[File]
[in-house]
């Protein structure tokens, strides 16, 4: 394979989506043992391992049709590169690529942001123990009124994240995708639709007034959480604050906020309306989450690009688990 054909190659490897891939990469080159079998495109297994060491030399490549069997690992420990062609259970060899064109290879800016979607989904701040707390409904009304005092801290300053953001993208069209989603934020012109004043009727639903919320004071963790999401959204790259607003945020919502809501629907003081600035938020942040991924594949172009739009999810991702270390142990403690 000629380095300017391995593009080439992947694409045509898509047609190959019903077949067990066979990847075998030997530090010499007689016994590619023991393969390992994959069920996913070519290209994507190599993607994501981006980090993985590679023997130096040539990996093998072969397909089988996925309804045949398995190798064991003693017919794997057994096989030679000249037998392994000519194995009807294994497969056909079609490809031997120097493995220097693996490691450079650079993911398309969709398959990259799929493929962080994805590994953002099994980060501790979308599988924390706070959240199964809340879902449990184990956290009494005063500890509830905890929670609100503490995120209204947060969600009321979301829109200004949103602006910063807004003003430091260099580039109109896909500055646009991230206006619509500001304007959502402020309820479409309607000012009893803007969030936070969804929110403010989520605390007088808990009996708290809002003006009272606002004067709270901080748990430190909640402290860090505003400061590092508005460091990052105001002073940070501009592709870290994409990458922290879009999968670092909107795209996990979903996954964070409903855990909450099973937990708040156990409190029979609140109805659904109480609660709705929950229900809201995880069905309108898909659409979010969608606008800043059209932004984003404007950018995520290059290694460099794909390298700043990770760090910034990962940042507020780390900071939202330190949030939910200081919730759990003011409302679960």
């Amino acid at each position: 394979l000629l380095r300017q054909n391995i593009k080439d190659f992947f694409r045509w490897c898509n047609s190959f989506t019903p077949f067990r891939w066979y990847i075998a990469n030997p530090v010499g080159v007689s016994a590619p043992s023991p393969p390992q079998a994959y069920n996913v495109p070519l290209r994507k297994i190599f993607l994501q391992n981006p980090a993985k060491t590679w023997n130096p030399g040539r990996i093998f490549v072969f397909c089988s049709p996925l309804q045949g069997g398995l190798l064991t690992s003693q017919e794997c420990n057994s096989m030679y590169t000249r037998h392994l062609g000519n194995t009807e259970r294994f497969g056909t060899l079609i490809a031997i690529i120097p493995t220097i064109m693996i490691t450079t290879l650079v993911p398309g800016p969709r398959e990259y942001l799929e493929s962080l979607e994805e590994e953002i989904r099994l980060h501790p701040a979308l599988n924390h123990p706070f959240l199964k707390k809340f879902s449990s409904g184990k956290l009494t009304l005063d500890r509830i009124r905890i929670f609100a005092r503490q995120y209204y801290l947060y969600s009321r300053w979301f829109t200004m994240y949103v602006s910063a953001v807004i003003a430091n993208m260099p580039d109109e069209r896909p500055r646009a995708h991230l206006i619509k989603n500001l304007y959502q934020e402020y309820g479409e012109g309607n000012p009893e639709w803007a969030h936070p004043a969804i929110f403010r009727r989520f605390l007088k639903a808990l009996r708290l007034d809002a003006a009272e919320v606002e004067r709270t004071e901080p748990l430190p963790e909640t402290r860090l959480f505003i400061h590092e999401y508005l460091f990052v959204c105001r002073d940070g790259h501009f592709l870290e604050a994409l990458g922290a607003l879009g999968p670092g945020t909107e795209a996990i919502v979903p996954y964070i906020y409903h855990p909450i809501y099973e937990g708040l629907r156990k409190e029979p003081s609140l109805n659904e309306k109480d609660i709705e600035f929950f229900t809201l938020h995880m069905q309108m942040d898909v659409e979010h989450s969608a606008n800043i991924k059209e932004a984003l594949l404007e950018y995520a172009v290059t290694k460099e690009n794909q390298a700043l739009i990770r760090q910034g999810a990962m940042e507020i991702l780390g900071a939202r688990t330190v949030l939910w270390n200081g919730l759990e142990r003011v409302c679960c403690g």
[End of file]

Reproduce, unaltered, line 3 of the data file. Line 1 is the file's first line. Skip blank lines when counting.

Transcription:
């Amino acid at each position: 394979l000629l380095r300017q054909n391995i593009k080439d190659f992947f694409r045509w490897c898509n047609s190959f989506t019903p077949f067990r891939w066979y990847i075998a990469n030997p530090v010499g080159v007689s016994a590619p043992s023991p393969p390992q079998a994959y069920n996913v495109p070519l290209r994507k297994i190599f993607l994501q391992n981006p980090a993985k060491t590679w023997n130096p030399g040539r990996i093998f490549v072969f397909c089988s049709p996925l309804q045949g069997g398995l190798l064991t690992s003693q017919e794997c420990n057994s096989m030679y590169t000249r037998h392994l062609g000519n194995t009807e259970r294994f497969g056909t060899l079609i490809a031997i690529i120097p493995t220097i064109m693996i490691t450079t290879l650079v993911p398309g800016p969709r398959e990259y942001l799929e493929s962080l979607e994805e590994e953002i989904r099994l980060h501790p701040a979308l599988n924390h123990p706070f959240l199964k707390k809340f879902s449990s409904g184990k956290l009494t009304l005063d500890r509830i009124r905890i929670f609100a005092r503490q995120y209204y801290l947060y969600s009321r300053w979301f829109t200004m994240y949103v602006s910063a953001v807004i003003a430091n993208m260099p580039d109109e069209r896909p500055r646009a995708h991230l206006i619509k989603n500001l304007y959502q934020e402020y309820g479409e012109g309607n000012p009893e639709w803007a969030h936070p004043a969804i929110f403010r009727r989520f605390l007088k639903a808990l009996r708290l007034d809002a003006a009272e919320v606002e004067r709270t004071e901080p748990l430190p963790e909640t402290r860090l959480f505003i400061h590092e999401y508005l460091f990052v959204c105001r002073d940070g790259h501009f592709l870290e604050a994409l990458g922290a607003l879009g999968p670092g945020t909107e795209a996990i919502v979903p996954y964070i906020y409903h855990p909450i809501y099973e937990g708040l629907r156990k409190e029979p003081s609140l109805n659904e309306k109480d609660i709705e600035f929950f229900t809201l938020h995880m069905q309108m942040d898909v659409e979010h989450s969608a606008n800043i991924k059209e932004a984003l594949l404007e950018y995520a172009v290059t290694k460099e690009n794909q390298a700043l739009i990770r760090q910034g999810a990962m940042e507020i991702l780390g900071a939202r688990t330190v949030l939910w270390n200081g919730l759990e142990r003011v409302c679960c403690g």